Many of the LT's standard features are also available as options on the LS model. Other major options include 17-inch alloy wheels, heated mirrors, rear parking sensors, a sliding side door, a towing package, six-way power front seats, remote ignition, Bluetooth, a navigation system and an upgraded sound system with a CD player, a USB/iPod interface and satellite radio. Also available is a rearview camera with a display mounted either inside the rearview mirror or on the navigation system's screen (if so equipped).
Powertrains and Performance
The 2014 GMC Savana offers no fewer than five different powertrains.
The 1500 series features a 5.3-liter V8 engine making 310 horsepower and 334 pound-feet of torque, backed by a four-speed automatic transmission and standard rear-wheel drive. All-wheel drive is optional. The EPA's estimated fuel economy with either drivetrain is 14 mpg combined (13 city/17 highway).
The rear-drive-only 2500 and 3500 series get a standard 4.8-liter V8 with 285 hp and 295 lb-ft of torque. A 6.0-liter V8 engine generating 342 hp and 373 lb-ft is optional, as is a CNG-powered 6.0-liter V8 that makes 282 hp and 320 lb-ft. All these engines are mated to a six-speed automatic transmission. Fuel economy with the 4.8-liter is 13 mpg combined (11 city/17 highway) in the 2500 and 3500, while the 6.0-liter gas engine earns 13 mpg combined (11/16) in the 2500 and 12 mpg combined (11/16) in the 3500.
The 3500 series additionally offers an optional turbocharged 6.6-liter diesel V8 (also matched to a six-speed automatic) that puts out 260 hp and 525 lb-ft. The diesel engine is the more fuel-efficient engine of the two big V8s, but mpg estimates are not available because the EPA doesn't rate vehicles that weigh more than 6,000 pounds.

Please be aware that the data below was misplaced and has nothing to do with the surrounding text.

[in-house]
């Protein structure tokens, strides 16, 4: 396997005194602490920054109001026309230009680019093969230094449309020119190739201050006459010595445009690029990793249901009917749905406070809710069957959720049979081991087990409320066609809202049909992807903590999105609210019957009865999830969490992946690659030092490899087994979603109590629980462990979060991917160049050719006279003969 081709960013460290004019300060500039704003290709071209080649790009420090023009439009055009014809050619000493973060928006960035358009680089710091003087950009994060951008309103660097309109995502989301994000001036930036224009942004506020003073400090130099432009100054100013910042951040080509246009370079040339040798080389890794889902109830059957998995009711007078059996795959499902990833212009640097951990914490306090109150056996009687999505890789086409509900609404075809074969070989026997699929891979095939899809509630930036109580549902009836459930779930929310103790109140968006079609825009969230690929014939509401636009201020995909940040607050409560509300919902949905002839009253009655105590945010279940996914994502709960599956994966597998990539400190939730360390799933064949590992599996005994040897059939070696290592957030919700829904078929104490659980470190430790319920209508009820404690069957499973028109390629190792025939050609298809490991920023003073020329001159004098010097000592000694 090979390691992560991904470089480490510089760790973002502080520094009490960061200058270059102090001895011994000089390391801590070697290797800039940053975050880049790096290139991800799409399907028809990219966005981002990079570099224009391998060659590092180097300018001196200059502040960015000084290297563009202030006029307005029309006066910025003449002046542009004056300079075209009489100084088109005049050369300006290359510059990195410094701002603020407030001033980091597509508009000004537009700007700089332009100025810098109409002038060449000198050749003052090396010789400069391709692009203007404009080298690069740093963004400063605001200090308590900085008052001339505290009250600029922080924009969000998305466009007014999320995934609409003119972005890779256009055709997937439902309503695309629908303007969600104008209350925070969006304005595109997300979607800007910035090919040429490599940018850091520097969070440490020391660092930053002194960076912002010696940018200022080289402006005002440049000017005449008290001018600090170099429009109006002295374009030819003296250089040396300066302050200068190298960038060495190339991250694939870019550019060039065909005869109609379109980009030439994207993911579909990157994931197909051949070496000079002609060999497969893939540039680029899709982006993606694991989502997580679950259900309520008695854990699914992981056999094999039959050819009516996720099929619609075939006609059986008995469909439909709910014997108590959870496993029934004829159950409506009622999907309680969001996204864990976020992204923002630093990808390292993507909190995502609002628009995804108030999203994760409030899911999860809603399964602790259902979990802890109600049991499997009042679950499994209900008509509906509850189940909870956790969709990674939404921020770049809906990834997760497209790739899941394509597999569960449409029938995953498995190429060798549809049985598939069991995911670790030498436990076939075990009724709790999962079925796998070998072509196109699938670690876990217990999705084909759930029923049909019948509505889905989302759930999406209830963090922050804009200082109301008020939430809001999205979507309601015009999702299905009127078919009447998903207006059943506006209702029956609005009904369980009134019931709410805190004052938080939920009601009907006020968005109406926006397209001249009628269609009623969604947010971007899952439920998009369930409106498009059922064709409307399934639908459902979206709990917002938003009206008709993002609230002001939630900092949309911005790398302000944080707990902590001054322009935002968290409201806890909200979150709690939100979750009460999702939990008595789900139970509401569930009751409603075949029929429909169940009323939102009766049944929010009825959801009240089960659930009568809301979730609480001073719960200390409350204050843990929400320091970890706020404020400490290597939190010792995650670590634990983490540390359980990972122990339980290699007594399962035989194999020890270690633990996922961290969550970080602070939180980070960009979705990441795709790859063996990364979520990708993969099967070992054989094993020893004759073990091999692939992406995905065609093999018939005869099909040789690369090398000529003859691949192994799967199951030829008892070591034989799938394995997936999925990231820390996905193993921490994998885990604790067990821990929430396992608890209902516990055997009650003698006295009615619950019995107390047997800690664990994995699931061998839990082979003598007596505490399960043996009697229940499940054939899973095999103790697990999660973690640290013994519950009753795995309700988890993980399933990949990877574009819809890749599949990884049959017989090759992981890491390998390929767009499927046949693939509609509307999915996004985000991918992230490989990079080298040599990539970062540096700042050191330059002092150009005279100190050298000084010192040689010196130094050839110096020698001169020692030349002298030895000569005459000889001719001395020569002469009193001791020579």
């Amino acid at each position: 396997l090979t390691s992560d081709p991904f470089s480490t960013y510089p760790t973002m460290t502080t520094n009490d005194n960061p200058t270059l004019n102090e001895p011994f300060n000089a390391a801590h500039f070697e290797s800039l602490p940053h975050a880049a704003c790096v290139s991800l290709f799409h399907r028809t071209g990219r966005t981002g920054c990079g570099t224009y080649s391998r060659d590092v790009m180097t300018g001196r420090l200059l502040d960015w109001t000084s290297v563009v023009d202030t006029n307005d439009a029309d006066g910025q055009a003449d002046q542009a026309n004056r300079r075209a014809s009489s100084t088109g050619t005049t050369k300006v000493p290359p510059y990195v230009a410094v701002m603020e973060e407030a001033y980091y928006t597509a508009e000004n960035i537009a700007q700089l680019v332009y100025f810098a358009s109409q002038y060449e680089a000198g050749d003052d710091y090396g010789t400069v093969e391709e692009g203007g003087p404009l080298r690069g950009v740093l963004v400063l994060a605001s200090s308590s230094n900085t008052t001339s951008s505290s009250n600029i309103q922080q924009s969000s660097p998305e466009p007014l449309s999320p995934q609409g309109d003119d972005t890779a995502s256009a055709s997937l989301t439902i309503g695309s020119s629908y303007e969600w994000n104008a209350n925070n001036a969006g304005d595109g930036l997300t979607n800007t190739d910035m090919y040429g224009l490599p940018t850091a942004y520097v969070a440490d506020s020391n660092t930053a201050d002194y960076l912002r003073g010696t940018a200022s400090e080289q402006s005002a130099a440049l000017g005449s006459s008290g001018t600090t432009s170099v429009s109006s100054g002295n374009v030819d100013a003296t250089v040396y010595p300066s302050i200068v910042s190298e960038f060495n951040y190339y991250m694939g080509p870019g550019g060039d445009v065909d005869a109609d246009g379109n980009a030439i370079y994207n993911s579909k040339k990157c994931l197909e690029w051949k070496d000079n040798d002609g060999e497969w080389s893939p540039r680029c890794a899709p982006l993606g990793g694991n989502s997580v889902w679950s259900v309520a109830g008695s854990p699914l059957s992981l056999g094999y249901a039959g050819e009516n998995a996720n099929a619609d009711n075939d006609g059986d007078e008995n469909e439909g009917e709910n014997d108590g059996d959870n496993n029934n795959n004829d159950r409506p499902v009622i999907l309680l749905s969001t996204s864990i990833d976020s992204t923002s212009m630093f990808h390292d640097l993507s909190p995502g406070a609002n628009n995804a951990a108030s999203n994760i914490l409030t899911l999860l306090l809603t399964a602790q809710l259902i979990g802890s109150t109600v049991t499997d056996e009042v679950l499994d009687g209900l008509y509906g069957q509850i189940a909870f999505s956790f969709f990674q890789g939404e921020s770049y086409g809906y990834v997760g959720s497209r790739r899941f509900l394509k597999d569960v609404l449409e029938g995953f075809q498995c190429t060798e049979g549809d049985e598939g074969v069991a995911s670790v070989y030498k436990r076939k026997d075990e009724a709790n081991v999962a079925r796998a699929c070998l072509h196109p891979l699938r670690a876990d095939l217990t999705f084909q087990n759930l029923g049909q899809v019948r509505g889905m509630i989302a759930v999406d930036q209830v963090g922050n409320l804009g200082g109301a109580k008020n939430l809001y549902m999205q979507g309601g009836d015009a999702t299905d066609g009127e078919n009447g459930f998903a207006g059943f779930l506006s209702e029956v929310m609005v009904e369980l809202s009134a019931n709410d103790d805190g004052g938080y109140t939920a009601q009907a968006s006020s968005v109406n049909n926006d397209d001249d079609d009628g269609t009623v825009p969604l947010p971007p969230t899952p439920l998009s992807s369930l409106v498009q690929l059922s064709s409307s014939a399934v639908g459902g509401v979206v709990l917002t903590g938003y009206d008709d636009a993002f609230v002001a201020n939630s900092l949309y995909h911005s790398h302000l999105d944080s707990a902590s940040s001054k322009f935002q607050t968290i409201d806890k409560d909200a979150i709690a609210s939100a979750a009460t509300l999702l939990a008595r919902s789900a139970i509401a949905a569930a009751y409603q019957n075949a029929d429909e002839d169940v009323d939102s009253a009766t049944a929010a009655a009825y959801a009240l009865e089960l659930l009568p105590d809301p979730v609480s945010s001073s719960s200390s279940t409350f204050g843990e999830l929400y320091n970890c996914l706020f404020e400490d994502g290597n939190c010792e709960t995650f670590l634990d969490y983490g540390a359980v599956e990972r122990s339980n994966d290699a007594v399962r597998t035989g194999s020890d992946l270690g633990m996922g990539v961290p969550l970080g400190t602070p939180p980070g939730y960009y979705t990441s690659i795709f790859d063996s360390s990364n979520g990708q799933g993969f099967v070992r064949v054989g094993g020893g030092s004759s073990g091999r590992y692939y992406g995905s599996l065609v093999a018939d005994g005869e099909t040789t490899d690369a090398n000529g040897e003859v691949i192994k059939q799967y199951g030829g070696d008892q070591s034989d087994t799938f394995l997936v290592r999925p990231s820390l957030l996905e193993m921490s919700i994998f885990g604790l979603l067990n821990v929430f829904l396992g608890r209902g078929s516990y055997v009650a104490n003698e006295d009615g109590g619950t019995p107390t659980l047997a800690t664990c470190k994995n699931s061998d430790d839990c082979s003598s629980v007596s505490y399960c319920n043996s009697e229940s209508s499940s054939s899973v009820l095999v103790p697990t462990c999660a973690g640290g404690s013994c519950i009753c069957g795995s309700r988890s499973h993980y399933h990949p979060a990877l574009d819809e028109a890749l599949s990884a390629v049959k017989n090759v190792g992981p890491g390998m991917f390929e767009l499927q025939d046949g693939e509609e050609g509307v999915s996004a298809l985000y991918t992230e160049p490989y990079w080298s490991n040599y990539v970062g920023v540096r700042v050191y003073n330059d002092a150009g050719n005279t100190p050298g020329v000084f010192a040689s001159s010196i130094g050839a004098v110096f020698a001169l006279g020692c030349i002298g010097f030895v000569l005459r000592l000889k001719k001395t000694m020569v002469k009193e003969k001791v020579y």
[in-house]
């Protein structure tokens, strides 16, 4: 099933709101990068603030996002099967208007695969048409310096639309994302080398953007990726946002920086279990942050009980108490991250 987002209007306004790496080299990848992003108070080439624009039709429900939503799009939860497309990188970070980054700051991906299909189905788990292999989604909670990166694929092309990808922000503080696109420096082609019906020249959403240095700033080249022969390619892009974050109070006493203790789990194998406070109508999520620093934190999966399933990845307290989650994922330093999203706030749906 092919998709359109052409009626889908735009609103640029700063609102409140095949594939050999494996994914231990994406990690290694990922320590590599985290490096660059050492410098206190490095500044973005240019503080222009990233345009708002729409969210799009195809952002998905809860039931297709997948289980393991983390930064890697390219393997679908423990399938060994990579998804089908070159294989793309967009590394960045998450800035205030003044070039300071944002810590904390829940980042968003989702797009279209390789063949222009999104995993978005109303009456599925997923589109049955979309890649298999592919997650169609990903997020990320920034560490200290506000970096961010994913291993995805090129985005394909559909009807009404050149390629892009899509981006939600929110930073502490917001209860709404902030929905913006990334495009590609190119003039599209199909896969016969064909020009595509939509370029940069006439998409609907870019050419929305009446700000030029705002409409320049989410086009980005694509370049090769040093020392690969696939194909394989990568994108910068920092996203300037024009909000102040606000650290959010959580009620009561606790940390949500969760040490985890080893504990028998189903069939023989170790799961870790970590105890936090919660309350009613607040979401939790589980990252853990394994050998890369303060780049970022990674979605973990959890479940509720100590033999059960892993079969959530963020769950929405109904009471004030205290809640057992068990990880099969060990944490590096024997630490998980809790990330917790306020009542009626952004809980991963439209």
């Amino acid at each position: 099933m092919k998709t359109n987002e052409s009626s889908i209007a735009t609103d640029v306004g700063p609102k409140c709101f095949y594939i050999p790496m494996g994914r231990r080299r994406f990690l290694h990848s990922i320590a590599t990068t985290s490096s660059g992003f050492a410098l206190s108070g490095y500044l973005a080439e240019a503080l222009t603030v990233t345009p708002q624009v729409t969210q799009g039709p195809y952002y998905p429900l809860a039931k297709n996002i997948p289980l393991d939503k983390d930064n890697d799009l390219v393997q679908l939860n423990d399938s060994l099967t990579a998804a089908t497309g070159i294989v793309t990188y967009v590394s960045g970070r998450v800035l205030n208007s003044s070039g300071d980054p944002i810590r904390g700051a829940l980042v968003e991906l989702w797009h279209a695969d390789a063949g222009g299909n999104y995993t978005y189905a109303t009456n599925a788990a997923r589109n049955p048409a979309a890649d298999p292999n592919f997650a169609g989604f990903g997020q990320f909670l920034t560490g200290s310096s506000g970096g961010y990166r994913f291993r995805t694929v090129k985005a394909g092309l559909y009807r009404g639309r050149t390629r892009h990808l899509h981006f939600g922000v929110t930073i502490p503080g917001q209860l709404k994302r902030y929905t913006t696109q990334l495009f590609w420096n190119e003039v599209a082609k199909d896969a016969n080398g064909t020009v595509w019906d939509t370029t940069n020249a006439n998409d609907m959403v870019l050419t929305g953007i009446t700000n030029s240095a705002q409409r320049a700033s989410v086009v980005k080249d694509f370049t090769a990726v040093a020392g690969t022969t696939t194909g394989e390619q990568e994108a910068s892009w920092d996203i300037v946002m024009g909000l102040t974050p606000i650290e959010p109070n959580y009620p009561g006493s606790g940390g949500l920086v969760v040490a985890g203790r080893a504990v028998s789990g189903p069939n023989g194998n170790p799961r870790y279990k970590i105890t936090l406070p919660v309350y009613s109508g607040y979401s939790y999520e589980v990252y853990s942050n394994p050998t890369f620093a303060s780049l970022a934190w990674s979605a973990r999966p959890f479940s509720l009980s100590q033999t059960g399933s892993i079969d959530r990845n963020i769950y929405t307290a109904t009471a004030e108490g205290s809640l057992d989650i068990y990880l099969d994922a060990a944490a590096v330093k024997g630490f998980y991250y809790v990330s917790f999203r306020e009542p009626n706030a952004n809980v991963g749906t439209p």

Properly equipped, a Savana 3500 can tow a maximum of 10,000 pounds.
All 2014 GMC Savana passenger vans come fitted with antilock brakes, side curtain airbags and stability control as standard equipment. A rear vision camera, rear parking sensors and OnStar emergency communications are available as options.
Interior Design and Special Features
Eight passengers can sit in the standard 1500-series Savana vans, while 12 people can fit in the standard 2500 and 3500 models. The long-wheelbase version of the 3500 can be fitted with an extra bench seat, which allows it to carry 15 people.
Controls are simple and easy to use, but there is a lot of hard plastic trim, and even basic features like carpeting are left on the options list. Legroom for the driver and front passenger is limited by the engine cowling that sticks out from the dashboard. Rear legroom is sufficient, but the standard roof height makes it hard for those in the back to get in and out without ducking.
Although the full-size passenger van class is a small one, the 2014 GMC Savana doesn't quite meet the current standards set by the Sprinter and NV. While the Savana is certainly capable of moving large groups of people given its strong available V8 engines, it's not as civilized to drive around town, as it doesn't steer, handle or ride as well as those two rivals. It's not a bad choice if cost is the primary consideration, but this van feels outdated, especially in crowded urban environments where it will likely spend most of its working life.